Falls are the leading cause of injury in adults 65 and older, according to the Mayo Clinic. Falls can be embarrassing or cause injury for anyone but as we age the risk from falls becomes much worse. Some health conditions like arthritis, Parkinson’s, diabetes and dementia, and the medications to treat these disorders, may increase that risk. Family members and caregivers can consider these simple strategies to help protect the people you love.
1. Meet with your doctor.
This sounds simple, right? It is very important to have open and honest communication with your doctor. Ask questions and make sure the doctor is aware of the medications you take, including over the counter pain relievers and supplements. Your doctor can review for side effects and interactions and make recommendations. Discuss any loss of balance or previous falls in detail to help your doctor formulate specific prevention strategies. During this visit your doctor may evaluate your muscle strength, balance and gait as well.
2. Keep moving – safely!
Physical activity can significantly reduce the risk of falling by improving balance, strength and coordination. With your doctor’s approval, consider gentle activities like walking, exercise classes in water and chair yoga. Your doctor may recommend a monitored exercise program under the supervision of a physical therapist. Be sure to wear properly fitted shoes that are comfortable and provide support for all activities. Avoid high heels, slippers, or walking in socks which can contribute to a slip and fall. Another benefit of wearing sensible footwear is that it can help to reduce joint pain.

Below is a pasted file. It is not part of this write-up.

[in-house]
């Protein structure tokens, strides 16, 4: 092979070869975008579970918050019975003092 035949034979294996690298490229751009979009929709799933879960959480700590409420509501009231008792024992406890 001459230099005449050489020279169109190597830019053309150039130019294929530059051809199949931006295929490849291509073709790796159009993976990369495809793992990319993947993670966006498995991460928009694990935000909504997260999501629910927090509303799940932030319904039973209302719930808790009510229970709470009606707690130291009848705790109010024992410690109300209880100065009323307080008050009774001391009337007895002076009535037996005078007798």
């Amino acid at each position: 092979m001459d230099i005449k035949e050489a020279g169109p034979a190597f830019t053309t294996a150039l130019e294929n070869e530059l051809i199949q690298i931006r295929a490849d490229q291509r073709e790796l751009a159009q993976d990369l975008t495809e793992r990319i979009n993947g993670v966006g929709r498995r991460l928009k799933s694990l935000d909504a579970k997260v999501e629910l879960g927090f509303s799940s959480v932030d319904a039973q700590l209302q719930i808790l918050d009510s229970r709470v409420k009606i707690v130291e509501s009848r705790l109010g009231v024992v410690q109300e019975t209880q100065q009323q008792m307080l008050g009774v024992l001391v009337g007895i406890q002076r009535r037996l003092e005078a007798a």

3. Keep your home safe.
Another simple step with a great deal of benefit is to assess your living space. Everyday items can increase fall risk as we age. To help, we can do simple things like:
· Clear away clutter
· Use non-slip mats in the shower/tub and on the bathroom floor.
· Secure the edges of loose carpets and rugs with double-sided tape where needed.
· Make sure cords and wires are safely tucked behind furniture.
· Store the items you use most within easy reach.
· Remember to keep your home well lit. Use nightlights in the bedroom, bathroom and hallways. Store flashlights in several rooms in case of power outages and consider illuminated light switches.
· Clean spills right away.
4. Use assistive devices.
Be sure to use the cane, walker or any assistive device your doctor may have recommended for you. Other solutions may include a raised toilet seat with armrests, grab bars in the shower, and a hand-held shower nozzle. A shower bench or chair is a simple way to reduce the risk of a fall during your bathroom routine.
Remember that an investment in these simple strategies is an investment in your future and your independence. Discuss these steps with your doctor to get started right away!